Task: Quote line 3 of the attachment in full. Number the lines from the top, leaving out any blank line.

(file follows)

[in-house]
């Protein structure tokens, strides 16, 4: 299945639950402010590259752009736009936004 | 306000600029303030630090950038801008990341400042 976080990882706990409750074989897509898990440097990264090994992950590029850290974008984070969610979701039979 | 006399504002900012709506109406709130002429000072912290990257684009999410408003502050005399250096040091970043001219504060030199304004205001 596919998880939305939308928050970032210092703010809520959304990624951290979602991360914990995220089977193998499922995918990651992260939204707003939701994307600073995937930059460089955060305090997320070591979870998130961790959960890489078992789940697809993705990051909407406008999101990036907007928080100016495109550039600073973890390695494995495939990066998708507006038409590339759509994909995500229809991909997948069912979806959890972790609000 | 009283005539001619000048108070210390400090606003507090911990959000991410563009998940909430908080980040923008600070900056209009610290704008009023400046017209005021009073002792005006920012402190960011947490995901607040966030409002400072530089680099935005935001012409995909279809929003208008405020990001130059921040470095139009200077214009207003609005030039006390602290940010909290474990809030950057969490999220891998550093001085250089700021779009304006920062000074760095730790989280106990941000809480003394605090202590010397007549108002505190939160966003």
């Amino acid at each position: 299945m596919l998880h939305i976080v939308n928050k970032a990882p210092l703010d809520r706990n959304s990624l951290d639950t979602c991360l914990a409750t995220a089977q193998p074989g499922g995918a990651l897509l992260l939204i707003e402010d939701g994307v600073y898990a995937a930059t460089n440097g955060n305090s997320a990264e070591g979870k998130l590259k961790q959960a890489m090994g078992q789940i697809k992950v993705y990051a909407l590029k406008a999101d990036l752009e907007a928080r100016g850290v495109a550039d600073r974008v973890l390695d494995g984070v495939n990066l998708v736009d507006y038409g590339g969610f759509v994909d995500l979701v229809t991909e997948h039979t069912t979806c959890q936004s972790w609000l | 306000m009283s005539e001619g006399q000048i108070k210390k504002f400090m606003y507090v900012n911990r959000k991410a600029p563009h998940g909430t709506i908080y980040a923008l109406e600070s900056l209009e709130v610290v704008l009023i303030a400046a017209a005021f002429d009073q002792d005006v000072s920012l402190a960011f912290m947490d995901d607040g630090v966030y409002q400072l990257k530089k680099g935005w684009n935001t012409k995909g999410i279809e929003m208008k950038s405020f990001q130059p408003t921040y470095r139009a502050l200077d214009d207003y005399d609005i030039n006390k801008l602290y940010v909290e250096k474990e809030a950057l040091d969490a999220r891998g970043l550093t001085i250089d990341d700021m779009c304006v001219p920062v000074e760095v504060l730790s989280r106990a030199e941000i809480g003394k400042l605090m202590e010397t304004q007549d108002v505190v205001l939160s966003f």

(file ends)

């Amino acid at each position: 299945m596919l998880h939305i976080v939308n928050k970032a990882p210092l703010d809520r706990n959304s990624l951290d639950t979602c991360l914990a409750t995220a089977q193998p074989g499922g995918a990651l897509l992260l939204i707003e402010d939701g994307v600073y898990a995937a930059t460089n440097g955060n305090s997320a990264e070591g979870k998130l590259k961790q959960a890489m090994g078992q789940i697809k992950v993705y990051a909407l590029k406008a999101d990036l752009e907007a928080r100016g850290v495109a550039d600073r974008v973890l390695d494995g984070v495939n990066l998708v736009d507006y038409g590339g969610f759509v994909d995500l979701v229809t991909e997948h039979t069912t979806c959890q936004s972790w609000l | 306000m009283s005539e001619g006399q000048i108070k210390k504002f400090m606003y507090v900012n911990r959000k991410a600029p563009h998940g909430t709506i908080y980040a923008l109406e600070s900056l209009e709130v610290v704008l009023i303030a400046a017209a005021f002429d009073q002792d005006v000072s920012l402190a960011f912290m947490d995901d607040g630090v966030y409002q400072l990257k530089k680099g935005w684009n935001t012409k995909g999410i279809e929003m208008k950038s405020f990001q130059p408003t921040y470095r139009a502050l200077d214009d207003y005399d609005i030039n006390k801008l602290y940010v909290e250096k474990e809030a950057l040091d969490a999220r891998g970043l550093t001085i250089d990341d700021m779009c304006v001219p920062v000074e760095v504060l730790s989280r106990a030199e941000i809480g003394k400042l605090m202590e010397t304004q007549d108002v505190v205001l939160s966003f």